Wednesday, 11 November 2015

Those Fungi

I promised myself that this would be the autumn in which fungi would NOT feature on this blog. It's not that they aren't interesting. In their way, with the rather mysterious manner in which they appear, often all alone, and their strange shapes and often brilliant colours, they are. It's just that identifying them - and I can't abide not knowing what something is - drives me mad. There are just so many and, although there is a helpful website - here - each specimen takes hours to find.

Then Mr O'Connor sent me this picture of some fungi apparently growing from the tarmac of the Queen's highway, and the resolution began to weaken.

It became more shaky when we found this old piece of bone rotting in damp grass, with a host of tiny and beautifully elegant fungi sprouting from its slimy, algal surface.

This was the another nail in the coffin of resolution, a toadstool with a strange growth on top, and a translucent white, almost waxy flesh, growing all by itself in a field.

Then there was this liver-coloured lobate job....

....and these shiny ones with their strange internal structures reminiscent of corrugated cardboard, and....

....this very pretty yellow one, precisely circular with a bump in the middle, and....

....this neat little group of startling, perfectly-formed scarlet ones.

So I gave up and published the pictures, but I'm NOT going to try to identify them. I'm not. It spoils the enjoyment of their beauty.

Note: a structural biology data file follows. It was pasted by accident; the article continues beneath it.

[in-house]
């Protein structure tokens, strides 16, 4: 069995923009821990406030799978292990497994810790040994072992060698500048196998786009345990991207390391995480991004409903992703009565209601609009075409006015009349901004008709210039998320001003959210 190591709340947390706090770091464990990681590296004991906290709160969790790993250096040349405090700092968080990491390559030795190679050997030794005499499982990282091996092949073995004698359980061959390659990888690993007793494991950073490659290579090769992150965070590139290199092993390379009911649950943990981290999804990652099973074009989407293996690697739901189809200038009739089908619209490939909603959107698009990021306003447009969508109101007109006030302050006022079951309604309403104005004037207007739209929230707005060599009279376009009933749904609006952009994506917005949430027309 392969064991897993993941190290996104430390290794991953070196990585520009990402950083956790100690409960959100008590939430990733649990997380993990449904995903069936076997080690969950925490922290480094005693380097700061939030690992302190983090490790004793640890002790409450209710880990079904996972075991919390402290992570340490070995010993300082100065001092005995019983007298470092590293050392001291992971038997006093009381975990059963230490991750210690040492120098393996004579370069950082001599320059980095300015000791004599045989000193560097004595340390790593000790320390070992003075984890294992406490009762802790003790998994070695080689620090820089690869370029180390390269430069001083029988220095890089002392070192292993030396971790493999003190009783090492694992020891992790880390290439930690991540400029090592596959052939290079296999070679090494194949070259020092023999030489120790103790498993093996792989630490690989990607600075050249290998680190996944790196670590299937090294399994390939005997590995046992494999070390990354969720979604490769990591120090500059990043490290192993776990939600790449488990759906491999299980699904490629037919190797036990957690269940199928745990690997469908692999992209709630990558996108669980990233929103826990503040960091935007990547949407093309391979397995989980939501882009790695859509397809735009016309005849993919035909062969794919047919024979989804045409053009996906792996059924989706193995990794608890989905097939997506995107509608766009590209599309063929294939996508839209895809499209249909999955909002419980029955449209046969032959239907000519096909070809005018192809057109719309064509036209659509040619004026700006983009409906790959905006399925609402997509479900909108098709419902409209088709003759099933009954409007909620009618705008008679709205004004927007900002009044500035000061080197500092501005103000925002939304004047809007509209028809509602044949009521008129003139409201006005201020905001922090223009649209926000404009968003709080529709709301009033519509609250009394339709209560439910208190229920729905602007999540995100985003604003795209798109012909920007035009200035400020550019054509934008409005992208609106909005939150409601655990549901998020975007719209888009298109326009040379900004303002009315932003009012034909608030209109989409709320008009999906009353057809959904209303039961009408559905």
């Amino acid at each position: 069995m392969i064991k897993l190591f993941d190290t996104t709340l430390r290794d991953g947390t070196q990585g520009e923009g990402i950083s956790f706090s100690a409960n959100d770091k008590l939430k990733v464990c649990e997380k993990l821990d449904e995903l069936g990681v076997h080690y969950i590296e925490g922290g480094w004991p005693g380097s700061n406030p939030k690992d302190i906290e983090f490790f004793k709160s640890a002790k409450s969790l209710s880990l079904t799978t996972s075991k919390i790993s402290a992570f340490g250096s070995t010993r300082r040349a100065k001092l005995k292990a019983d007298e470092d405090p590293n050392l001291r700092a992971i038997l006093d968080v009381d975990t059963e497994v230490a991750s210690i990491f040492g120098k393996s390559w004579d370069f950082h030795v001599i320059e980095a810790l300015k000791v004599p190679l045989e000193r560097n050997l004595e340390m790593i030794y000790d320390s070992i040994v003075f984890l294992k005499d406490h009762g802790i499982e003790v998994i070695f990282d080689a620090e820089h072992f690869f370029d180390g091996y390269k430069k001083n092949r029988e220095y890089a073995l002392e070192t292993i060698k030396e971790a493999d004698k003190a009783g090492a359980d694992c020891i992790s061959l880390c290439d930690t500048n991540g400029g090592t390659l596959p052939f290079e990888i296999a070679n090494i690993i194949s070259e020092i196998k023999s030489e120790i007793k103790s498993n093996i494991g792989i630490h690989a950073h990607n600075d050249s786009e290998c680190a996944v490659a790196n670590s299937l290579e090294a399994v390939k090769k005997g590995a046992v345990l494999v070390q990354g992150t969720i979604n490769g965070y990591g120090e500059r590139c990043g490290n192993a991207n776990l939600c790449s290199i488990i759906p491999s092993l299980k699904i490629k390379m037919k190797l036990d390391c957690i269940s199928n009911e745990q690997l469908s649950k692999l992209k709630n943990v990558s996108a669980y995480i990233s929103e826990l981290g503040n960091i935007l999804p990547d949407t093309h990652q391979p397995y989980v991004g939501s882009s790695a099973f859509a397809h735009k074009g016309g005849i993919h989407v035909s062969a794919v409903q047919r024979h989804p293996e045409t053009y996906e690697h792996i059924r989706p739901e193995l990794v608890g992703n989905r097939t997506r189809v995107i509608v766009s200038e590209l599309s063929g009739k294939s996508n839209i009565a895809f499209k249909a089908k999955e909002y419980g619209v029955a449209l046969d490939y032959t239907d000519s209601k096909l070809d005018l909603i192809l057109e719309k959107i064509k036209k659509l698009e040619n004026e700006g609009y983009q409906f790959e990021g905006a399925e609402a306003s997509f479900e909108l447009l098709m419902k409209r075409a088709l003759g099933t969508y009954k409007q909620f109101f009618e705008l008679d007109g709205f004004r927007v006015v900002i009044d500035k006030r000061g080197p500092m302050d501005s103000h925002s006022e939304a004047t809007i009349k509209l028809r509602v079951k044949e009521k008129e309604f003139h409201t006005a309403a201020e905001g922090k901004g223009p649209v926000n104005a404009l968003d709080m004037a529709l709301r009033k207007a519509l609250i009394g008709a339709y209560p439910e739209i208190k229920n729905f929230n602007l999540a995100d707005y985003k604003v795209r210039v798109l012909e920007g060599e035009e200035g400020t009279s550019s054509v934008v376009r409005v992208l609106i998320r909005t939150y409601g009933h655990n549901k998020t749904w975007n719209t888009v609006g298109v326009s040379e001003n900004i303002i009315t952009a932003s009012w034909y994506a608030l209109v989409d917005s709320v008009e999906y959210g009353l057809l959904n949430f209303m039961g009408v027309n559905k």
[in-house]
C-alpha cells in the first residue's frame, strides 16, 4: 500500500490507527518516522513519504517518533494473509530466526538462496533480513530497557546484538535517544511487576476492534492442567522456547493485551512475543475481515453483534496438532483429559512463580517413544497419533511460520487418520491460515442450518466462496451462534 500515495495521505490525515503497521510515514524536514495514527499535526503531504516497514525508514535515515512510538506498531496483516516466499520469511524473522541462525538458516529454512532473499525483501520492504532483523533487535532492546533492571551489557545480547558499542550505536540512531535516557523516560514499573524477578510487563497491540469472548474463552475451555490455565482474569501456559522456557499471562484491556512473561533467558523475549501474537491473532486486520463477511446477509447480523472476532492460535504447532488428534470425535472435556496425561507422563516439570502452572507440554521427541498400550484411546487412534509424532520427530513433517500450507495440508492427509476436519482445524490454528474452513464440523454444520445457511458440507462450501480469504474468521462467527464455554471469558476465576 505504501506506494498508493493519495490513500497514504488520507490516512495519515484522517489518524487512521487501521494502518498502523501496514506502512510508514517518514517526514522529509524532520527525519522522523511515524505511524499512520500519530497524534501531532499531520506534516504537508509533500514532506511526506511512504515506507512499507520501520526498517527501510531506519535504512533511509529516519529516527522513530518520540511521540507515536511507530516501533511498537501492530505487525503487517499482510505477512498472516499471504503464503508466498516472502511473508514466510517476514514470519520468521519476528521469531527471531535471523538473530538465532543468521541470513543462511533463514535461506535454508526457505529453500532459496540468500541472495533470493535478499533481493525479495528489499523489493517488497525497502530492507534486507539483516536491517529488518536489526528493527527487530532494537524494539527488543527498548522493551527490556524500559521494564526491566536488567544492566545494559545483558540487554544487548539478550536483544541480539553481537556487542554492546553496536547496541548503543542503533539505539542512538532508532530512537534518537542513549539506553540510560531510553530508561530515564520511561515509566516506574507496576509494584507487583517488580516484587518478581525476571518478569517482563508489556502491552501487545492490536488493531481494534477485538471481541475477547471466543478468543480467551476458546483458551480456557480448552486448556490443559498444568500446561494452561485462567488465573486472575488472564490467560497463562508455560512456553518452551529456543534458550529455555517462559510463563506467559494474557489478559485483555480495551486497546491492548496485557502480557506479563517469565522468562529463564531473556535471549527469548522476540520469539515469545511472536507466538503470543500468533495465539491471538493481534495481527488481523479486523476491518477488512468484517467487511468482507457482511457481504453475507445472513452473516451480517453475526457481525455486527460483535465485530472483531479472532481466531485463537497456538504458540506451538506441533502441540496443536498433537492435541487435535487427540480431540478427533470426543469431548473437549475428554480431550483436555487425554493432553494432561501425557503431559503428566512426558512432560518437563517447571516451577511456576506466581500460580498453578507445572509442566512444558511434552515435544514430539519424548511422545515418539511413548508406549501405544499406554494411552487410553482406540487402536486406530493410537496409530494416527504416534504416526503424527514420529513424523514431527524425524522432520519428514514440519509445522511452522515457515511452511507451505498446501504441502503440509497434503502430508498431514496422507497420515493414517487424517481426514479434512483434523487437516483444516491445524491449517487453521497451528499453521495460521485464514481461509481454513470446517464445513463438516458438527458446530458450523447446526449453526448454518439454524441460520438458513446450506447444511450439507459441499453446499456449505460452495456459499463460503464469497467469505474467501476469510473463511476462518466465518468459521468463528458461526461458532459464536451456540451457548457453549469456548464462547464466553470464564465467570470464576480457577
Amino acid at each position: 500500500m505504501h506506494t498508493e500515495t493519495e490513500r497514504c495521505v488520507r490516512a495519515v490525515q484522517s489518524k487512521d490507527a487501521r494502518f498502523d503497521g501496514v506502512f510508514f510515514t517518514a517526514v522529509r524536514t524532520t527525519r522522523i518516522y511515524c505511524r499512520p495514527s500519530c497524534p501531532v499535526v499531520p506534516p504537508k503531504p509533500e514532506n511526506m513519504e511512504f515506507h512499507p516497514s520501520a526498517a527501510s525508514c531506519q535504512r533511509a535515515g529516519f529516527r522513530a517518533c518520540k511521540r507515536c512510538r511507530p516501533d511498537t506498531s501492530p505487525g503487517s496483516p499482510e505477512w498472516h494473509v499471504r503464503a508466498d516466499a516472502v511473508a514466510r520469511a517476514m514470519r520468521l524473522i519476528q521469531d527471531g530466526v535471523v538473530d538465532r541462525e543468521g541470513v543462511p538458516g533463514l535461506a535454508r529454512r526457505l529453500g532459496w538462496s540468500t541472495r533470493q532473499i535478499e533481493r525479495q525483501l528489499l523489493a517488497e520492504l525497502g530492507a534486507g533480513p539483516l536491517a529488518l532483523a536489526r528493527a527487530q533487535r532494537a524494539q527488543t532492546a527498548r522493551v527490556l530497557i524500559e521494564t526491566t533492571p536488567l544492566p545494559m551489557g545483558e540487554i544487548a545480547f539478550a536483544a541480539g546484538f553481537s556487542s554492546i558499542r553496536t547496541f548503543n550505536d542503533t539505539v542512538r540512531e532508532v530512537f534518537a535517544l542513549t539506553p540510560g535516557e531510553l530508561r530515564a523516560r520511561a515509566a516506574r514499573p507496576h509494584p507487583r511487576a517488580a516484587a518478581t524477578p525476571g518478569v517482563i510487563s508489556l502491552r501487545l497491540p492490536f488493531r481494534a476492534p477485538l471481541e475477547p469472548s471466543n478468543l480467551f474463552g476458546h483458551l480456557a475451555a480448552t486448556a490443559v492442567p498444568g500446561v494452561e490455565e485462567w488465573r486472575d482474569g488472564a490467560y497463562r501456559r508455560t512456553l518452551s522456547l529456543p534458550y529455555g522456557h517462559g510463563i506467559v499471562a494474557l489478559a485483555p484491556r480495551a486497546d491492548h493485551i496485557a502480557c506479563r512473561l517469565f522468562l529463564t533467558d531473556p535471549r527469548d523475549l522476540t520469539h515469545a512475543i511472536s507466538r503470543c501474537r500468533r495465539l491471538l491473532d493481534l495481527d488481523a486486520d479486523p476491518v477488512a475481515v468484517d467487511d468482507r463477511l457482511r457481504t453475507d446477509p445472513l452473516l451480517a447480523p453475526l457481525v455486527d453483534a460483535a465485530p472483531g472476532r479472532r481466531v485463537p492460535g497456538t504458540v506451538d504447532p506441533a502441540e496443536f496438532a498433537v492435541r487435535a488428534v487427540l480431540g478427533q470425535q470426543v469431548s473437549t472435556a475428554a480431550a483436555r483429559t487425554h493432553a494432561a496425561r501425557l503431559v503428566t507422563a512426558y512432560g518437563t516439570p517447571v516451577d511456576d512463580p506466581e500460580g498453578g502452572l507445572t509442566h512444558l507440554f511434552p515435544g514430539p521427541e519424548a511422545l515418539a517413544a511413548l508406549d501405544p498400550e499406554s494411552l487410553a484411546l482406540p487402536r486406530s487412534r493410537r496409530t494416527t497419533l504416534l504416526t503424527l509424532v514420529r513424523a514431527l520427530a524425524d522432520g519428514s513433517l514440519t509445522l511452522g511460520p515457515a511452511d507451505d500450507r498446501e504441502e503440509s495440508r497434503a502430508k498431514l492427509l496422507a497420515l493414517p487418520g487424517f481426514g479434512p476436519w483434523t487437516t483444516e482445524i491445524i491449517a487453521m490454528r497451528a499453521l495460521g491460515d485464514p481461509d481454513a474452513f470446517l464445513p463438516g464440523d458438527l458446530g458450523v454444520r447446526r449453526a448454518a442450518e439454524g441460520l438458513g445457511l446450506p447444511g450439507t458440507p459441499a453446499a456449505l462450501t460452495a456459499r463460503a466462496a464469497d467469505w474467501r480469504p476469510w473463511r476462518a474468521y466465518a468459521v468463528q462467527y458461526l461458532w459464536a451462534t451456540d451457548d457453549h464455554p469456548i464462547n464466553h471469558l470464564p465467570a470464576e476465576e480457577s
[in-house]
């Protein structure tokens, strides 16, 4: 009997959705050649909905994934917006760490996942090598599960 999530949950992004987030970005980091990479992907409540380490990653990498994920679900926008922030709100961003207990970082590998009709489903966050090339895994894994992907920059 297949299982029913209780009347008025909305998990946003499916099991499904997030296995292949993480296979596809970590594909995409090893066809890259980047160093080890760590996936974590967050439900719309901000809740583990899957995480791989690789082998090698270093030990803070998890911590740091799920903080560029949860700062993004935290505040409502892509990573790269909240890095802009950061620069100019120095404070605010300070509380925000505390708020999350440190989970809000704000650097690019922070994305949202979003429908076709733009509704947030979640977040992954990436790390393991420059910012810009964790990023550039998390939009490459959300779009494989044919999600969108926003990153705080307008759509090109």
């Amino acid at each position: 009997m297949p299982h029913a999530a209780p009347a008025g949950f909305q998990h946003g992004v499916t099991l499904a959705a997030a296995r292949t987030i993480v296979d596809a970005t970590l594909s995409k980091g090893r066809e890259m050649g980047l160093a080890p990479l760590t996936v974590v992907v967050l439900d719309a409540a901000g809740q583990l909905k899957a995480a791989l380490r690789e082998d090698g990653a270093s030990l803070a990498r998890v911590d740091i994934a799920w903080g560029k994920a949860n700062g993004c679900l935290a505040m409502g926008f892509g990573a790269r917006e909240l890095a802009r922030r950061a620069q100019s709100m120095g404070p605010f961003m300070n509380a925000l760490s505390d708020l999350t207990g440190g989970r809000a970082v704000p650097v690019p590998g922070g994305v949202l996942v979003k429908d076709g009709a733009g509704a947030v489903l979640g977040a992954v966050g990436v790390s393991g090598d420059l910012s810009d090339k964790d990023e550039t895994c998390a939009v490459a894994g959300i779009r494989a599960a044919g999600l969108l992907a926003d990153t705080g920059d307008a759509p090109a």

Well, perhaps I'll have a go at one or two. The red ones in the last picture may be scarlet waxcaps, Hygrocybe coccinea, and.... I give up.

Many thanks to Richard O'Connor for the picture of the road.


  1. Such a variety. None of these look familiar.
    Great shots.

  2. The yellow and red ones are waxcaps (family Hygrophoraceae, genus Hygrocybe). I have been told that they are safely edible, and have enjoyed quite a few on toast myself with no ill effects. However, as fungi contain complex proteins not all people react to them the same way. It is at least advisable with new fungi one knows are considered edible, to try just a small amount at first sitting. And keep a sample for safety. They are common on ancient turf situations uncontaminated by chemical 'improvements'.

    The white one looks as though it could be snowy waxcap (Hygrocybe virginea), the orange, 'cardboardy' and last bright red ones are probably scarlet waxcaps (Hygrocybe coccinea) and the yellow one is perhaps butter waxcap (Hygrocybe ceracea).

  3. Hi Peter - sorry, have been away so have only just picked up your comment. Many thanks indeed for the identifications, which I will now add to the photos in my fungus library. Jon